Sarah’s Key (Blu-ray)

January 28, 2012 4 Min Read

Review by: Fusion3600

Plot: What’s it about?

Julia Jarmond (Kristin Scott Thomas) is a journalist in Paris assigned to cover the anniversary of a tragic event, the 1942 Vel’ d’Hiv Roundup. This brutal incident was undertaken by the French police on orders from the Nazis, as part of the German plan to reduce France’s Jewish population. Over 13.000 people were arrested and transported to concentration camps, in one of World War II’s darkest moments. Julia’s assignment leads her to uncover some unexpected information, facts that point toward a secret within her own marriage. Her husband Bertrand (Frederic Pierrot) has a connection to the event, as his family’s apartment seems to be linked to a horrific turn of events. A secret that has been hidden for decades, the truth is known by a young girl (Melusine Mayance), but what does it all mean for Julia and Bertrand?

This is a good movie, with a haunting premise, but sadly, the film doesn’t live up to the full potential. While that premise is great, Sarah’s Key veers off the main path too often. I do think some of the diversionary plot points were interesting, but none were as potent as the core concept. So with a little more focus, perhaps Sarah’s Key could have fully developed the primary story and delivered a remarkable experience. The film still works and has some great moments, but I can’t help but think about how much better Sarah’s Key could have been. Kristin Scott Thomas is superb in the lead and commands the screen, but the writing is inconsistent, which hinders her performance. Thomas is an elite level talent and she could have taken Sarah’s Key to the next level, but we’re still left with quite a memorable effort. So Sarah’s Key might not be the best film it could have been, but it is still a solid and sometimes powerful experience.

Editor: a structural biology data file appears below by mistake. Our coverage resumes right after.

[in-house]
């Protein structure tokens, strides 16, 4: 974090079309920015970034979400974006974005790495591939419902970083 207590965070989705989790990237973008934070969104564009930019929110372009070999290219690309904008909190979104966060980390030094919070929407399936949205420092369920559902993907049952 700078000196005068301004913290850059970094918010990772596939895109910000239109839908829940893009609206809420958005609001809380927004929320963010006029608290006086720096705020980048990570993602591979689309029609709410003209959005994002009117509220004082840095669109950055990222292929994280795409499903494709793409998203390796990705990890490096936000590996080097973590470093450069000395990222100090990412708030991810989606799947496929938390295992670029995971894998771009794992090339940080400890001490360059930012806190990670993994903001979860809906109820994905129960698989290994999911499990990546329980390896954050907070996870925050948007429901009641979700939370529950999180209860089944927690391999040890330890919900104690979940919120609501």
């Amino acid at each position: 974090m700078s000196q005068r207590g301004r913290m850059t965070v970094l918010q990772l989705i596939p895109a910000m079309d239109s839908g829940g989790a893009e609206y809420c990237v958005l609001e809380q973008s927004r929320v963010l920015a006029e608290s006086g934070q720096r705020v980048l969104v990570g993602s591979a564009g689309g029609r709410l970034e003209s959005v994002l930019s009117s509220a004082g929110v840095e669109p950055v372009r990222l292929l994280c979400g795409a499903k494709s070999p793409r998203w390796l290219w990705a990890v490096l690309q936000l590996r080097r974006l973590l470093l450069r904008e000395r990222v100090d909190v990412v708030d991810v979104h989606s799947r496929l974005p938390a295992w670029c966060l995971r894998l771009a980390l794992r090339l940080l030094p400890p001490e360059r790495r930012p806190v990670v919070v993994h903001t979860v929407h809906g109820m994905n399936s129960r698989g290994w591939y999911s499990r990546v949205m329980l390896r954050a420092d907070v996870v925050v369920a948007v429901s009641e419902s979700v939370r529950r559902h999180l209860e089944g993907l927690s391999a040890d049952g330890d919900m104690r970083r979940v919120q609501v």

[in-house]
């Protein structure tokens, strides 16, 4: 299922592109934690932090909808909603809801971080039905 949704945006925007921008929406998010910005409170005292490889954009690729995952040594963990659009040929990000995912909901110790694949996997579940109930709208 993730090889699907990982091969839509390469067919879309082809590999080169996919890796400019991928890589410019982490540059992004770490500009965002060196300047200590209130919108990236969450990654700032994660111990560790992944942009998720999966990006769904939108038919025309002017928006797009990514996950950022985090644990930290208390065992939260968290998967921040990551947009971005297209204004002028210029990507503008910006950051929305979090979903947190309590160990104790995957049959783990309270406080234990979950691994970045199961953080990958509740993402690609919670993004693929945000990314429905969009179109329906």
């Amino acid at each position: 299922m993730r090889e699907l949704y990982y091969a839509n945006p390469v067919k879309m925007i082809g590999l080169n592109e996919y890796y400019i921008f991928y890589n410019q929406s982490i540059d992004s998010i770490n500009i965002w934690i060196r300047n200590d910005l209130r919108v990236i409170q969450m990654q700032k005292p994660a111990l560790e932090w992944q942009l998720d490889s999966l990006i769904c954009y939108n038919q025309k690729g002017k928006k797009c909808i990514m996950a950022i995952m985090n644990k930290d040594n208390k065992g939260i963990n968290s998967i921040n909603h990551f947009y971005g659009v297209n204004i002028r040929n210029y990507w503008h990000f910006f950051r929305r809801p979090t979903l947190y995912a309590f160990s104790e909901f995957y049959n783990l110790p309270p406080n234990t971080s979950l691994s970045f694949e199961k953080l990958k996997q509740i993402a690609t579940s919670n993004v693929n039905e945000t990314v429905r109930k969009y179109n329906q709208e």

Video: How does it look?

Sarah’s Key is presented in 2.35:1 widescreen. This is a good looking transfer, even if it never quite reaches the level of the best ones out there. The visuals are clean and clear, with a good amount of detail at all times. The depth is impressive at times, so you will know you’re watching high definition content. I found colors to be bright and natural, while contrast is smooth and accurate, no concerns in either of those areas. The image could be a little more refined, but overall this transfer looks great and fans should be satisfied.

Audio: How does it sound?

The film might not be audio dynamite, but this DTS HD 5.1 sounds good. The music is simply excellent in this mix, with a full and expansive presence. The music is by far the most memorable part of the audio and it really enhances the film, so I am glad it sounds so rich here. The dialogue is crystal clear, never lost in the shuffle, while sound effects have a natural presence. So the front channels handle the bulk of the work, but the movie still sounds just fine. This disc also includes subtitles in English and Spanish.

Supplements: What are the extras?

The lone extra is a promotional featurette.

Disc Scores

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